Why energy management is critical to 5G success

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Operators’ pursuit of growth through 5G is tied to meeting the challenge of lower, cleaner energy and practical guidance on how to achieve this

This paper explains why telco’s 5G roll-out, and their ability to monetise 5G, could be undermined by failing to address both the energy and wider sustainability issues that come with it. 5G must be deployed in an energy efficient manner to avoid spiralling costs and increased pressure from customers, investors and authorities. This report is aimed at the C-suite, but also at network operations and planners who are charged with deploying 5G, and the product and customer teams developing new 5G services that will create value and drive growth.

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5G: Designed to spur innovation and drive growth

Much has been written (not least by STL) about 5G technology being different – both in what it does and how it does it – from previous ‘Gs’. Among other things, 5G has been conceived:

  • To enable new operating models, spur innovation and introduce an explosion of tailored connectivity and tightly coupled applications (e.g. low latency, high reliability, IoT)
  • To sustain the growth in data traffic that we have already seen with 3G and then 4G

Although many operators globally have yet to launch 5G, the roll-out is gathering pace and expected to achieve significant global coverage by 2025.

Actual data traffic volumes will move to 5G networks faster than coverage or subscriber adoption. This is due to take up of new 5G services, the nature of consumer adoption cycles (earlier adopters are heavier users) and coverage concentration in more populous areas. For example, in South Korea 5G accounted for over 30% of all mobile traffic by the end of 2020, although only 15% of subscribers were on 5G and much of the country is still not covered.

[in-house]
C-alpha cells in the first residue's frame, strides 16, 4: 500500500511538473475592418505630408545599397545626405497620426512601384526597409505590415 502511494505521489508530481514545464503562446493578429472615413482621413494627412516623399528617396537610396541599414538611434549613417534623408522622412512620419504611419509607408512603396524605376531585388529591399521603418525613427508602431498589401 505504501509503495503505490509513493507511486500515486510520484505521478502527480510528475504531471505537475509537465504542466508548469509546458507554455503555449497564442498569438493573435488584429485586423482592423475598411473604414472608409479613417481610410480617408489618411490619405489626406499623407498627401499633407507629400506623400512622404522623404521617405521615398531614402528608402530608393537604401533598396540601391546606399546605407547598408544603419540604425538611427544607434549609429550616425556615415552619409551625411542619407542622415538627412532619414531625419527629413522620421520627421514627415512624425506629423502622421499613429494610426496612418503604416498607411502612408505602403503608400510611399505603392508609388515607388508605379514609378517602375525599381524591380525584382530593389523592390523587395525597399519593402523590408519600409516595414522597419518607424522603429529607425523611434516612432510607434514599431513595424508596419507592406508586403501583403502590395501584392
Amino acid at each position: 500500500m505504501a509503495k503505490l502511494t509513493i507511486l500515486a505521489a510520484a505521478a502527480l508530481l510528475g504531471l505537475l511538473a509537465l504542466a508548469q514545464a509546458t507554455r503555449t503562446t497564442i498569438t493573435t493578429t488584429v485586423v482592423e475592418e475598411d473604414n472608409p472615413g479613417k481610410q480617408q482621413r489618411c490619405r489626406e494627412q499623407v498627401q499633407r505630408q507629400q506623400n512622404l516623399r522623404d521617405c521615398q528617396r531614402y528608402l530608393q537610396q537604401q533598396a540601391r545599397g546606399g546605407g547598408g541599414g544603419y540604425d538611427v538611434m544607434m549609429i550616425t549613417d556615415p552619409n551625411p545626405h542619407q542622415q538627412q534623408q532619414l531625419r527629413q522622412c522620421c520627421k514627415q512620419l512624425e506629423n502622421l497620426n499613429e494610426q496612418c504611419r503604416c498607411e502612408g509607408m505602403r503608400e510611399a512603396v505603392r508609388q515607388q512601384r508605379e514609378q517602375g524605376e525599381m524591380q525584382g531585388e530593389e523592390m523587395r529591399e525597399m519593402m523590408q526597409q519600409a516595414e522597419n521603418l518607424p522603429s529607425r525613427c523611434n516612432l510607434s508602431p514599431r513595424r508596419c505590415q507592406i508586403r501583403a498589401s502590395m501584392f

STL Partners project that global 5G traffic may overtake 4G traffic as soon as 2026.

Projected 5G traffic volumes by region

The 5G energy challenge

5G networks, done right, can limit carbon emissions and even reduce the overall energy consumption of telecoms operators, but given the number of factors at play, things will not fall into place on their own.

5G can curb excess energy use…. if done right

In terms of energy required per unit of data transmitted, 5G networks are an order of magnitude more efficient than 4G networks (much of this due to the air interface, particularly MIMO arrays packing in a greater number of antennae). 5G networks can also be more ‘energy elastic’, with energy consumption more closely tracking network use: high at peak times, largely dormant at quieter times. Cloud-native 5G standalone core and virtualised RAN will make it far easier and cheaper to adopt performance improvements in hardware and software. Open RAN will spawn new commercial and operating models in RAN sharing / wholesale / neutral hosts.

However, as the higher performance and lower cost (per GB) of 5G services will result in increased use and accelerate traffic growth, this will negate some of the efficiency gains. Furthermore, to achieve coverage, 5G networks will initially represent another overlay network requiring additional equipment and energy. Due to the higher frequencies, 5G will need more cells than 4G networks and 5G cells will typically have peak power requirements higher than 4G sites. Initially at least, this power will be additional to that supporting existing networks.